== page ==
2. Other background sources: You can also easily find synonyms in other background sources, including your lecture notes, as well as textbooks and print encyclopedias (yes! they still exist!) which you can find via the library catalog.
    1. Background sources can also help you find umbrella terms and specific terms, as well as provide you with the kind of contextual information on a topic that always comes in handy when you're searching!
  3. Use database subject headings: CINAHL is great for finding subject headings. If you run a search and find a good article, look at the subject terms listed by the database. Use those terms in subsequent searches.

Search Operators (AND, OR, & NOT)

These operators can be used in Library databases, but also work really well in Google!

Operator Purpose Example Search Visualization

Expands the search.

Used to string synonyms together.

Results include all articles with any of the terms used.

Hand washing


Hand Hygiene

(all results including the words "hand washing" as well as all results including the words "hand hygiene")

venn diagram - union of two sets with search terms 'hand washing' and 'hand hygiene'

Narrows the search.

All retrieved results must include all terms connected with AND.

AND usually combines different concepts together in one search.

Hospital infection



(only results that include both the terms "hospital infection" and "antibiotic")

venn diagram - intersection of two sets with search terms 'hospital infection' and 'antibiotic'

Excludes results with a specific term.

Really handy to eliminate unwanted search results.




(all results with the term "antibiotic", but excluding those with the term "penicillin")

venn diagram - relative compliment of terms 'antibiotic' not 'penicillin'


A wildcard is a character that can be substituted for one or more characters in a search term. These work in most databases & also in Google.

Common wildcards include:

Asterisk—can be used for any number of characters, but is most often used with a root word.

Example: Using the term microb* will search for all possible endings of that word, including microbe, microbial, microbiotic, microbiology, etc.

Question Mark—can be used to represent a character that is missing. It is most often used to retrieve all word variants.

Example: Searching for colo?r will return results with color and colour.

Phrase Searching

Use quotation marks to search for phrases. Phrase searching is excellent when the desired result is specificity.

Example: Searching for "nosocomial infections" will retrieve results where both terms are used together in the specified order.

CAUTION! Do NOT use phrase searching in PubMed! It turns off Automatic Term Mapping. Just don't do it!

Google Site Searching

Google site searching can help search across various government websites or can help you better search poorly indexed websites. Site searches should be typed into the browser search bar (where the web address is located). Some browsers will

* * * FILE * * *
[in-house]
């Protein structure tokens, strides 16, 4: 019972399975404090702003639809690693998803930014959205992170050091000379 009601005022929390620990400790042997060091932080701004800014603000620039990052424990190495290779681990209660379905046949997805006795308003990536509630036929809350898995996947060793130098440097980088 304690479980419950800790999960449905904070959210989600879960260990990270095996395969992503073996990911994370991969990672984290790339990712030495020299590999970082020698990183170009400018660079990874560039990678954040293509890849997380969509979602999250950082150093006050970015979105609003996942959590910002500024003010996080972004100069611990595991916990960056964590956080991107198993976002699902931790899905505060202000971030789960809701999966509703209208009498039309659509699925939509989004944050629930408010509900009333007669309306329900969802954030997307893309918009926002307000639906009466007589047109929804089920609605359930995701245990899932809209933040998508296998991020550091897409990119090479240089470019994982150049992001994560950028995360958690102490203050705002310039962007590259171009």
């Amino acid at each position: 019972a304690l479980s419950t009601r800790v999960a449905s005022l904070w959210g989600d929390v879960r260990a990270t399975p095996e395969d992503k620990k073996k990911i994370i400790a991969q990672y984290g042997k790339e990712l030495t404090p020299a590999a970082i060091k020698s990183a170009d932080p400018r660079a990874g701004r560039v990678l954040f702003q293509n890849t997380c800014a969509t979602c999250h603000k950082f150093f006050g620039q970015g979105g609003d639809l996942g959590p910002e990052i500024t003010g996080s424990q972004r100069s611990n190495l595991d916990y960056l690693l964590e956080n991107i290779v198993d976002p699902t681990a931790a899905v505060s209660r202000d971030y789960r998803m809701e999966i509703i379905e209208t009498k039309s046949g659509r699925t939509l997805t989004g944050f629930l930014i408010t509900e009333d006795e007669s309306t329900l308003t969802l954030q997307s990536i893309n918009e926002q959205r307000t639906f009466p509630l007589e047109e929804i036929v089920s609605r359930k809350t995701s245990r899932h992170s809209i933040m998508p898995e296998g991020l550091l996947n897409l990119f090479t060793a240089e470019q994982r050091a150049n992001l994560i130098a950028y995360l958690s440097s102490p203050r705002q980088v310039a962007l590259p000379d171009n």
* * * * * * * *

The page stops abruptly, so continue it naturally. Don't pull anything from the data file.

Site Searching by URL

  • site:URL plus search terms

Example: influenza will retrieve results from only the CDC's website that are related to influenza.

Site Searching by Domain

Example: influenza will retrieve results from all websites ending in .gov with the term influenza.

Mining Reference Lists

When you find a great article, look at its list of references (bibliography) for more relevant articles. If the article you found is perfect for your research, it is likely that it cited many other articles that will also be important to your research.

When you find an article in a reference list that you would like to locate, just copy the title and paste it into the Library's search box. If you cannot locate the article this way, try pasting it into Google Scholar. (REMEMBER: Only use Google Scholar through the Library's website. Click on "Databases" on the search box to locate Google Scholar.)

Research is like building a house: you are going to need more than 1 tool to do the job right. In addition to the usual health sciences databases, consider other disciplines that might be interested in your area of research and survey them as well. For instance, many of your PICOT questions will have elements of interest to the field of Psychology. Be sure to check Psychology databases too.

Health Science Databases


Comprehensive database for nursing and allied health professionals. Includes more than 50 nursing specialties such as speech language pathology, nutrition, and general health and medicine.


National Library of Medicine index of medical, healthcare, and biotechnology sources. (See Step 7 for tutorials to help you with learning to use PubMed.)

PubMed tip sheet from DNP Orientation (pdf)

Cochrane Library

A very small, but powerful database of evidence-based reviews.


Access answers to clinical questions and recommendations for diagnosis and treatment.

OVID Journals

Over 90 journals in nursing and allied health.

Clinical Trials

Database of publicly and privately supported clinical studies of human participants worldwide.

Health Reference Center Academic

Nursing and allied health journals, magazines, newsletters, select consumer health sources, and video demonstrations.